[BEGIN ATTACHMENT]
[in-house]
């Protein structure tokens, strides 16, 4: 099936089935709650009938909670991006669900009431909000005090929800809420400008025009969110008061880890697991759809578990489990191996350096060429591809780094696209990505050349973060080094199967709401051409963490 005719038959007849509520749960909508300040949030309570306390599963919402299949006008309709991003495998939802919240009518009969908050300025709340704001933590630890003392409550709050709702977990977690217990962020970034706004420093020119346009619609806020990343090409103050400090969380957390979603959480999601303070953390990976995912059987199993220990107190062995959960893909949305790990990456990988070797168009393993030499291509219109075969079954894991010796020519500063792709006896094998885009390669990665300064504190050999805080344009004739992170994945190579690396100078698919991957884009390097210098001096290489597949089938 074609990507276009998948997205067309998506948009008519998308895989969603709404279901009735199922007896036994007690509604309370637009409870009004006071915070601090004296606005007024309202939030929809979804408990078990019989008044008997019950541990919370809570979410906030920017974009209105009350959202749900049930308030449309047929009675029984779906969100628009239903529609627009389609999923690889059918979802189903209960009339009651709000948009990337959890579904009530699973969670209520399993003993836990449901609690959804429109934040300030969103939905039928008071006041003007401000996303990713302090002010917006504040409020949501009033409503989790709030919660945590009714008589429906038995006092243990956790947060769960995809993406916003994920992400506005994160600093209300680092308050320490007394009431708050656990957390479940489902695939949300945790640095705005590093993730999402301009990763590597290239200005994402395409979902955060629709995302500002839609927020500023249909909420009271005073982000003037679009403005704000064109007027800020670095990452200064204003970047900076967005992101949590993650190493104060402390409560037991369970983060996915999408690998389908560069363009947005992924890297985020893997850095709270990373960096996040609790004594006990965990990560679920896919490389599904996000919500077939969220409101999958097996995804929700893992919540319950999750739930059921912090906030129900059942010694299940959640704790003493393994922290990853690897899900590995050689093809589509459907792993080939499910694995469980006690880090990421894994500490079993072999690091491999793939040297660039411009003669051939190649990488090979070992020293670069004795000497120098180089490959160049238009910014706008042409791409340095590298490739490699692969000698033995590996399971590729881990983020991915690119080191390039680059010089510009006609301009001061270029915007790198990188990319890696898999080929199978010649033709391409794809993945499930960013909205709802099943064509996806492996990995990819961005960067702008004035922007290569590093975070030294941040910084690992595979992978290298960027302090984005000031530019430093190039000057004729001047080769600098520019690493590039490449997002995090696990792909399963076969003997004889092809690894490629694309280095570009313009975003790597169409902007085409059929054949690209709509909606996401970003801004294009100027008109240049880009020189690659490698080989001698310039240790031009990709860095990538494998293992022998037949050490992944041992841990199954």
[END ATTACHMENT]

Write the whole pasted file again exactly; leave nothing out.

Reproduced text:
[in-house]
């Protein structure tokens, strides 16, 4: 099936089935709650009938909670991006669900009431909000005090929800809420400008025009969110008061880890697991759809578990489990191996350096060429591809780094696209990505050349973060080094199967709401051409963490 005719038959007849509520749960909508300040949030309570306390599963919402299949006008309709991003495998939802919240009518009969908050300025709340704001933590630890003392409550709050709702977990977690217990962020970034706004420093020119346009619609806020990343090409103050400090969380957390979603959480999601303070953390990976995912059987199993220990107190062995959960893909949305790990990456990988070797168009393993030499291509219109075969079954894991010796020519500063792709006896094998885009390669990665300064504190050999805080344009004739992170994945190579690396100078698919991957884009390097210098001096290489597949089938 074609990507276009998948997205067309998506948009008519998308895989969603709404279901009735199922007896036994007690509604309370637009409870009004006071915070601090004296606005007024309202939030929809979804408990078990019989008044008997019950541990919370809570979410906030920017974009209105009350959202749900049930308030449309047929009675029984779906969100628009239903529609627009389609999923690889059918979802189903209960009339009651709000948009990337959890579904009530699973969670209520399993003993836990449901609690959804429109934040300030969103939905039928008071006041003007401000996303990713302090002010917006504040409020949501009033409503989790709030919660945590009714008589429906038995006092243990956790947060769960995809993406916003994920992400506005994160600093209300680092308050320490007394009431708050656990957390479940489902695939949300945790640095705005590093993730999402301009990763590597290239200005994402395409979902955060629709995302500002839609927020500023249909909420009271005073982000003037679009403005704000064109007027800020670095990452200064204003970047900076967005992101949590993650190493104060402390409560037991369970983060996915999408690998389908560069363009947005992924890297985020893997850095709270990373960096996040609790004594006990965990990560679920896919490389599904996000919500077939969220409101999958097996995804929700893992919540319950999750739930059921912090906030129900059942010694299940959640704790003493393994922290990853690897899900590995050689093809589509459907792993080939499910694995469980006690880090990421894994500490079993072999690091491999793939040297660039411009003669051939190649990488090979070992020293670069004795000497120098180089490959160049238009910014706008042409791409340095590298490739490699692969000698033995590996399971590729881990983020991915690119080191390039680059010089510009006609301009001061270029915007790198990188990319890696898999080929199978010649033709391409794809993945499930960013909205709802099943064509996806492996990995990819961005960067702008004035922007290569590093975070030294941040910084690992595979992978290298960027302090984005000031530019430093190039000057004729001047080769600098520019690493590039490449997002995090696990792909399963076969003997004889092809690894490629694309280095570009313009975003790597169409902007085409059929054949690209709509909606996401970003801004294009100027008109240049880009020189690659490698080989001698310039240790031009990709860095990538494998293992022998037949050490992944041992841990199954």